An inaugural fanfare for the common man

In June 2013 it will be have been 40 years since The Open University hosted its first graduation ceremony. While the political and social landscape has undergone many changes since then, the sense of excitement and pride remains today. Openminds looked back on 1973 in this article:

In its 44-year history, the OU has hosted more than 700 graduation ceremonies in locations from Shetland to Singapore. But the very first, in 1973, proved to be an operation requiring organisational precision in what was to be the OU’s only nationwide ceremony.

Due to the volume of people wishing to attend, the Milton Keynes venue Walton Hall was traded in for the grand Alexandra Palace in London, which could accommodate 6,000 people. This allowed the 867 graduates to invite their families.

‘Alexandra Palace had better facilities than Milton Keynes,’ says Ben Palmer, Director of Assessment, Credit and Qualifications, who takes on the role of Graduate Presenter in some ceremonies. ‘And there were people travelling from all over the UK to attend. There was one story of a woman who came from Australia to see her son collect his degree.’

A report by Les Holloway in this magazine’s predecessor, Sesame, describes the momentous day: ‘The crowds plod up the steep slopes from their cars and buses. Most are serious faced, some nervously cheerful, some deep in abstraction. Inside the faded Victorian splendour of Ally Pally there is a disciplined bustle. Most of the graduates have elected to wear gowns. Some who had rejected the formality of academic dress find their resolution weakening.’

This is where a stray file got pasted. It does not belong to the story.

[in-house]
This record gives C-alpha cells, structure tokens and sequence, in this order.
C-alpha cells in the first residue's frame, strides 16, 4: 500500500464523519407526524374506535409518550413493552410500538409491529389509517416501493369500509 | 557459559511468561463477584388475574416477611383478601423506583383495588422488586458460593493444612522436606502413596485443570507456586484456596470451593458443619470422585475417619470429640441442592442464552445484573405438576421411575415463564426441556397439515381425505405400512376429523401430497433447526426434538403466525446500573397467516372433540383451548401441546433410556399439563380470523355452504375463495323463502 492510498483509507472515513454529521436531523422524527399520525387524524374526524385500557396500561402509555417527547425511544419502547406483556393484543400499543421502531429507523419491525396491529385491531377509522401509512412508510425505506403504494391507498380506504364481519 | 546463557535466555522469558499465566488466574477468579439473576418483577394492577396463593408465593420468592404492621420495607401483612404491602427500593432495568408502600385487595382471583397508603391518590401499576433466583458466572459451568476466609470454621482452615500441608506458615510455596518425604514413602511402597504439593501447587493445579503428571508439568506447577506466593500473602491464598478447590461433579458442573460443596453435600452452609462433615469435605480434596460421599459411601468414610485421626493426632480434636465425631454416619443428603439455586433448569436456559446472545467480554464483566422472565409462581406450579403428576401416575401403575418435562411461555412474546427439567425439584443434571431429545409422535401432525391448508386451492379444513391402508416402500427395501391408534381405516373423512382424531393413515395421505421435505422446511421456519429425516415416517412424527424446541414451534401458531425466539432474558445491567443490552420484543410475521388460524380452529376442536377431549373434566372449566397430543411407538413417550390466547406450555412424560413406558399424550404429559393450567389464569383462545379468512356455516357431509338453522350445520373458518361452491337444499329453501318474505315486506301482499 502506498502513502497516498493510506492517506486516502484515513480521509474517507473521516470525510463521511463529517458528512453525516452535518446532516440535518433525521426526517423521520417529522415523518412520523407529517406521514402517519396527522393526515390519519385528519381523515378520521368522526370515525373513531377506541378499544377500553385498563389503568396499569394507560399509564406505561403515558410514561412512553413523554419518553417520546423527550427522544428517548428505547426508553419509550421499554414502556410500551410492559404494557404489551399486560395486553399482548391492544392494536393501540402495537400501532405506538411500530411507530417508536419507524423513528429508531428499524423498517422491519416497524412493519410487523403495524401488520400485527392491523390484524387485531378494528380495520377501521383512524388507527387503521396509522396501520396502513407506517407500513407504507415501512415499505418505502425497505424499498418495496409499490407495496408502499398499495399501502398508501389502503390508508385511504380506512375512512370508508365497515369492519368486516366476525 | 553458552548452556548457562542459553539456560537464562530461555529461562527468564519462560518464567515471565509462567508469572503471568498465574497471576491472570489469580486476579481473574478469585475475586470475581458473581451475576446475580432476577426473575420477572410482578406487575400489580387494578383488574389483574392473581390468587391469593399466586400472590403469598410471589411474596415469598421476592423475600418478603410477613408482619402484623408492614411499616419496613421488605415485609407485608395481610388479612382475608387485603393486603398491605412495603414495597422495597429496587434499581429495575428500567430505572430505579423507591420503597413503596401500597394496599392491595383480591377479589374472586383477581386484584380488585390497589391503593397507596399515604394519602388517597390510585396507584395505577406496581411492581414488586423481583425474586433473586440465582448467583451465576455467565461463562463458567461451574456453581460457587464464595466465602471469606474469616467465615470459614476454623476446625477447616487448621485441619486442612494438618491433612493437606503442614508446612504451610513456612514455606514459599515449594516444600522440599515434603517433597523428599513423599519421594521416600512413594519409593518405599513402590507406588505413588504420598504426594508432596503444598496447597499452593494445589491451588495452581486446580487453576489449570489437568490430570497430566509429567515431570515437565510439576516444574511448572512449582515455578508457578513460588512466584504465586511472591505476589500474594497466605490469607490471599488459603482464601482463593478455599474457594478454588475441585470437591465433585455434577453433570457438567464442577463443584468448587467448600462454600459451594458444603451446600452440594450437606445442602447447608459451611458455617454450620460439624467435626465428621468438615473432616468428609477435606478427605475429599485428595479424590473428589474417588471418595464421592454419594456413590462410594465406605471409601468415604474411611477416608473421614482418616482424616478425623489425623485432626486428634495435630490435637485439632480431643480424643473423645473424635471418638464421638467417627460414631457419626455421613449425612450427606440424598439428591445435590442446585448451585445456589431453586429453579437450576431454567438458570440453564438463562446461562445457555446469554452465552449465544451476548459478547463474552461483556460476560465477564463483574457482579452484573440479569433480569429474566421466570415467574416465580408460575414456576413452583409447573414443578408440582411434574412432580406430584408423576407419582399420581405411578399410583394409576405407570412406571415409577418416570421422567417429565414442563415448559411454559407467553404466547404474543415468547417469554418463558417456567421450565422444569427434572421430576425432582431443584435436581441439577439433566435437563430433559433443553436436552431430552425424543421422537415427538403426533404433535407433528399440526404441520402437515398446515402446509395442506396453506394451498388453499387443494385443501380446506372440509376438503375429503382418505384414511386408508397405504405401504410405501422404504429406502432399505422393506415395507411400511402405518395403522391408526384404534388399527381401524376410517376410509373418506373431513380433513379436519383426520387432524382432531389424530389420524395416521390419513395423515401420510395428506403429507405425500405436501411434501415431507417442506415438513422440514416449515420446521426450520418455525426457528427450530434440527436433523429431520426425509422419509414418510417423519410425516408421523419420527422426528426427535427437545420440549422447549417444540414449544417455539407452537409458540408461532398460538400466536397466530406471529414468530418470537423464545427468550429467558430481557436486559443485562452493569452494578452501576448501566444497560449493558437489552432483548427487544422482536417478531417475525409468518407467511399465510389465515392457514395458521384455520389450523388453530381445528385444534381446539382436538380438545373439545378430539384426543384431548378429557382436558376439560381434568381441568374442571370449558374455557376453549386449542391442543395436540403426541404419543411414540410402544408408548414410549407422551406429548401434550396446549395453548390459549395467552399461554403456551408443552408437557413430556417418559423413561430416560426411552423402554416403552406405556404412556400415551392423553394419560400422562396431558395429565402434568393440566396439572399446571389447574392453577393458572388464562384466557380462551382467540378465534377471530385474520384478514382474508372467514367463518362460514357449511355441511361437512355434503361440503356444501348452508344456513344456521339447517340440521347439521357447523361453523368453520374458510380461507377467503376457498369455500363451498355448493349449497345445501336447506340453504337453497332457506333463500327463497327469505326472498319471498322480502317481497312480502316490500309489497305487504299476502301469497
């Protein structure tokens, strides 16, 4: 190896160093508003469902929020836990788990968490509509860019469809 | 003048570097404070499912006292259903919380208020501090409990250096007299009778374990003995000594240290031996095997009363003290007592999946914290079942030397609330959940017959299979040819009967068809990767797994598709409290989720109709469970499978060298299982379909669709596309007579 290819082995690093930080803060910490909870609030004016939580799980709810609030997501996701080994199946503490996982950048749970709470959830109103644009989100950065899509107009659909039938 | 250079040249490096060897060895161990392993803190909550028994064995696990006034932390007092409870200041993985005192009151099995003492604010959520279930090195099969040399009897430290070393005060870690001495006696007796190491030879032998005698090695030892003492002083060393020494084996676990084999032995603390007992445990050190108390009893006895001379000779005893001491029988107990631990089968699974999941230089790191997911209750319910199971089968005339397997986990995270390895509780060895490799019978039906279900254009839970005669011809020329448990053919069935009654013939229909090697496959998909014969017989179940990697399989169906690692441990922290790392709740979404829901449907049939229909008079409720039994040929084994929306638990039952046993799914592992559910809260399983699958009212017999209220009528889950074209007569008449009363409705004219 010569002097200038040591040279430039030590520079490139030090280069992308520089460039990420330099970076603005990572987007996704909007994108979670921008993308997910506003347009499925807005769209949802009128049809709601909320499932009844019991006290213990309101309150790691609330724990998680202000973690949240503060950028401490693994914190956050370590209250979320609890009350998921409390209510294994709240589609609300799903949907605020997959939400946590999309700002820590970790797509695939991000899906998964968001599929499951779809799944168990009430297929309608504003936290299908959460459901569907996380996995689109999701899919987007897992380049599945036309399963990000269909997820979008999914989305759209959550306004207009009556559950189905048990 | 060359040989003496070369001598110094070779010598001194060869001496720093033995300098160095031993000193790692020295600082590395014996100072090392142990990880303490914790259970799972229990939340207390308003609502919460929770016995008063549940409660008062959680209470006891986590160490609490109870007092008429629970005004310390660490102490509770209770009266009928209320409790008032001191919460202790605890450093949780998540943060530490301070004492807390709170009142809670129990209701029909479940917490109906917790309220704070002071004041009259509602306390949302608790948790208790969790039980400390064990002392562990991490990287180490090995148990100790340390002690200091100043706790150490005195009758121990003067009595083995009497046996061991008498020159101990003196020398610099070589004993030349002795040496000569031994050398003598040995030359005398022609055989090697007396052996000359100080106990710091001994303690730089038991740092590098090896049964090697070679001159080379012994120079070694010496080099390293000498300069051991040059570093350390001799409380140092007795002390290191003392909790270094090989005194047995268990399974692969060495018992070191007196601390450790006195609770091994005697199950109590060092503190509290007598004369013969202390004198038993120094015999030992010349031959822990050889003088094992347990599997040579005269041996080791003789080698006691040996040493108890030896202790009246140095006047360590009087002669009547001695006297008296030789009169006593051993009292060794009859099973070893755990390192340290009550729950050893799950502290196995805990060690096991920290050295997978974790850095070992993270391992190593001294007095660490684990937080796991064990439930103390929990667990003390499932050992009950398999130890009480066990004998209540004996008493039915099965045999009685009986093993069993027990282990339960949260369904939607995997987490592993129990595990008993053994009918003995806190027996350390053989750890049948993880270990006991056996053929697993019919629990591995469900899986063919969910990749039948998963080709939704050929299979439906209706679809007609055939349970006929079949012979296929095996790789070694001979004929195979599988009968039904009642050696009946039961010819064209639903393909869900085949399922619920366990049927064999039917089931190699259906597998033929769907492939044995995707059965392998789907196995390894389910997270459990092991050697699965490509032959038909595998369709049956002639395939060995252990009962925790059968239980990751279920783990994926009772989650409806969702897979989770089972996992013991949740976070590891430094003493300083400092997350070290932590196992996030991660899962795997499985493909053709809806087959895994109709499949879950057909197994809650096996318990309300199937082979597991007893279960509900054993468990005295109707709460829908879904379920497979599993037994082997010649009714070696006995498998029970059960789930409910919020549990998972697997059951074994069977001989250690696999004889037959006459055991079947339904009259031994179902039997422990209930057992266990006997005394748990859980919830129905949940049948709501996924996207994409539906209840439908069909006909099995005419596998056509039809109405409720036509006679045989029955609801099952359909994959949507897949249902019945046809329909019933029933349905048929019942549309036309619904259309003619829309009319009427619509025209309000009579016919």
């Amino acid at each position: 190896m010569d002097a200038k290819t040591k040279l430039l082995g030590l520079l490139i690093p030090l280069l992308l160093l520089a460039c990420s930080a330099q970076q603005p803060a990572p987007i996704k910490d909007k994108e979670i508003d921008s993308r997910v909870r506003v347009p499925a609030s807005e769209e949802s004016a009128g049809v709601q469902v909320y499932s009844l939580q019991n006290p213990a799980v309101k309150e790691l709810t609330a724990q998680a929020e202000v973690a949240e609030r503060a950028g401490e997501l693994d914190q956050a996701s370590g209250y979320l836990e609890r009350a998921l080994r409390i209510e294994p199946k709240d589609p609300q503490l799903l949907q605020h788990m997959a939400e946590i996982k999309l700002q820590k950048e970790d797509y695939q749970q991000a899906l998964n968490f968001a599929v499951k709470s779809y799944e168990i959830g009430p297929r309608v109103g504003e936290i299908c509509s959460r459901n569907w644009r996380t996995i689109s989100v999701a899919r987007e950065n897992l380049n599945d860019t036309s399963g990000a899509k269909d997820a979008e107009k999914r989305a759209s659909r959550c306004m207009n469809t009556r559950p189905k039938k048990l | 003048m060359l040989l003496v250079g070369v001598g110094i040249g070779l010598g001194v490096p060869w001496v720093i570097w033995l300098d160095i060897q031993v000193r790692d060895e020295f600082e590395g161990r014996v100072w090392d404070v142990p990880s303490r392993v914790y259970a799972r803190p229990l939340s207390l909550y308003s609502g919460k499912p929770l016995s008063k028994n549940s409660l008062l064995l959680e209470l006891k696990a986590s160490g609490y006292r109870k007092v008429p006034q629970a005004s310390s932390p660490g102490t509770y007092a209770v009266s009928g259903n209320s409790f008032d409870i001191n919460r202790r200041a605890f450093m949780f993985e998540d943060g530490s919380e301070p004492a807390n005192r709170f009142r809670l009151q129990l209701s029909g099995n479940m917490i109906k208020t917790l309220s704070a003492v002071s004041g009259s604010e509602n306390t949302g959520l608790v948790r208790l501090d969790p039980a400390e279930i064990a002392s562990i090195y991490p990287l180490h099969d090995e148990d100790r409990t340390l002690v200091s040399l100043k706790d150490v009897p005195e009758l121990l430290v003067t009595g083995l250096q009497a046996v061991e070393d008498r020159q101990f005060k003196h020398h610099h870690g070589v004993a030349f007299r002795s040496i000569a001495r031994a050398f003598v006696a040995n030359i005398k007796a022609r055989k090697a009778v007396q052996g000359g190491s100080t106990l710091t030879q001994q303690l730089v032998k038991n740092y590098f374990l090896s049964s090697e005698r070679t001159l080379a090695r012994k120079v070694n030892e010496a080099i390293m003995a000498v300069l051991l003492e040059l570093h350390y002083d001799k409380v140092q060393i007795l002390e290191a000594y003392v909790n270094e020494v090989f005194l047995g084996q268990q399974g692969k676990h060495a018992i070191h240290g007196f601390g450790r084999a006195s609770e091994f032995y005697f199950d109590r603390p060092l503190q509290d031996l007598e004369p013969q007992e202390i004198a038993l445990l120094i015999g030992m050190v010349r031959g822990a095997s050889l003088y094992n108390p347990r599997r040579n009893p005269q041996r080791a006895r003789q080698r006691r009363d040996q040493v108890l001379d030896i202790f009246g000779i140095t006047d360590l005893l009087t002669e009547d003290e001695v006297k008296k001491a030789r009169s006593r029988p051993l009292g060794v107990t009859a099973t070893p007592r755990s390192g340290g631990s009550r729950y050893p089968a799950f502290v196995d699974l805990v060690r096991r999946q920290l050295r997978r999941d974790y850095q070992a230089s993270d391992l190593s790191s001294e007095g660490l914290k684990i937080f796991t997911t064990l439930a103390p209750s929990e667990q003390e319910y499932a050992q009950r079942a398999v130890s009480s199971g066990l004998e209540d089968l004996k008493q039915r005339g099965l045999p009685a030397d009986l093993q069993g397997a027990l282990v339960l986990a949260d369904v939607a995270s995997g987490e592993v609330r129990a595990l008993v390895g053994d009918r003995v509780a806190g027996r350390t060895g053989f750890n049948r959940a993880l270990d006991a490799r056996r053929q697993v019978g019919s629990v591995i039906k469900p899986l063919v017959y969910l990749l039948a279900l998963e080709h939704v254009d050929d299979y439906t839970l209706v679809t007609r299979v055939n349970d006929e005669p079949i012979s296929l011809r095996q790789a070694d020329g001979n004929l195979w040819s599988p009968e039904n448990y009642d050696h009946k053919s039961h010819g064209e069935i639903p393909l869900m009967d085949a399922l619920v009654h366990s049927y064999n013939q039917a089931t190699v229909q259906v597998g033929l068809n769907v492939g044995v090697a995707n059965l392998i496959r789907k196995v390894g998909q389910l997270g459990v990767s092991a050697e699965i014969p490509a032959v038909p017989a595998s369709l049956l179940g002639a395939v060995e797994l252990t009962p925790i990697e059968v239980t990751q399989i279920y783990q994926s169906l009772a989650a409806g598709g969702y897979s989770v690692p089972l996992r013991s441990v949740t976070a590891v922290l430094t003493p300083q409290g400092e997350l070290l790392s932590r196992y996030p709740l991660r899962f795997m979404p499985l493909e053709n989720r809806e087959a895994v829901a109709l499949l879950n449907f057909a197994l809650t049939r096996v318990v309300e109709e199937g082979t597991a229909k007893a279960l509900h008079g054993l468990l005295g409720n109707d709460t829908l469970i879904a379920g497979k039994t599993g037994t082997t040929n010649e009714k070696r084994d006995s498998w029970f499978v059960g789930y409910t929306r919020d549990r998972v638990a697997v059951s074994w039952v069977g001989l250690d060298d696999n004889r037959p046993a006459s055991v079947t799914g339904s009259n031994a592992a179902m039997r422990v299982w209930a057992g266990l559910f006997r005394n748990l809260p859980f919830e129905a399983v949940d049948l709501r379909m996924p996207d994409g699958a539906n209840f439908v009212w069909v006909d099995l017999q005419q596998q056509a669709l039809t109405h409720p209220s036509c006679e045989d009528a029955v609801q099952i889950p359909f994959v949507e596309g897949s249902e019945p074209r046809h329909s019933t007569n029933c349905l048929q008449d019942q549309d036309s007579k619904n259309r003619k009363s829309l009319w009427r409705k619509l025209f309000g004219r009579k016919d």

The first honorary Doctors of the University were also commended at Alexandra Palace; 10 men and women, including Lord Gardiner (Chancellor-elect), Jane Drew (first woman President of the Architectural Association), Paulo Freire (Brazilian educational pioneer, then in exile) and Michael Young, noted in reports of the time as ‘probably the first person to propose an open university in Britain’.

Addressing the graduates, Vice-Chancellor Walter Perry said that for him the day marked the culmination of five years in the most exciting job in education: ‘You, the graduates, were the goal that we dimly discerned through the mists of doubt and uncertainty.’

Speaking of the innovative distance learning formula, Perry continued: ‘Those who succeed have exhibited not only the necessary intellectual capacity, but also qualities of staying power and determination that will, I predict, come to be regarded and expected as the particular hallmark of holders of the BA of The Open University.’ The procession then left the Great Hall, accompanied by Copland’s 1942 Fanfare for the Common Man.

The OU now hosts on average 20 degree ceremonies a year in venues around the world. ‘The excitement at our ceremonies can often overcome some people,’ Ben says. ‘At the Vice-Chancellor’s first degree ceremony in Belfast, the first person to come across the stage did a somersault, stood up and shook his hand. The look on the face of the person who was second in line was something to wonder at.’

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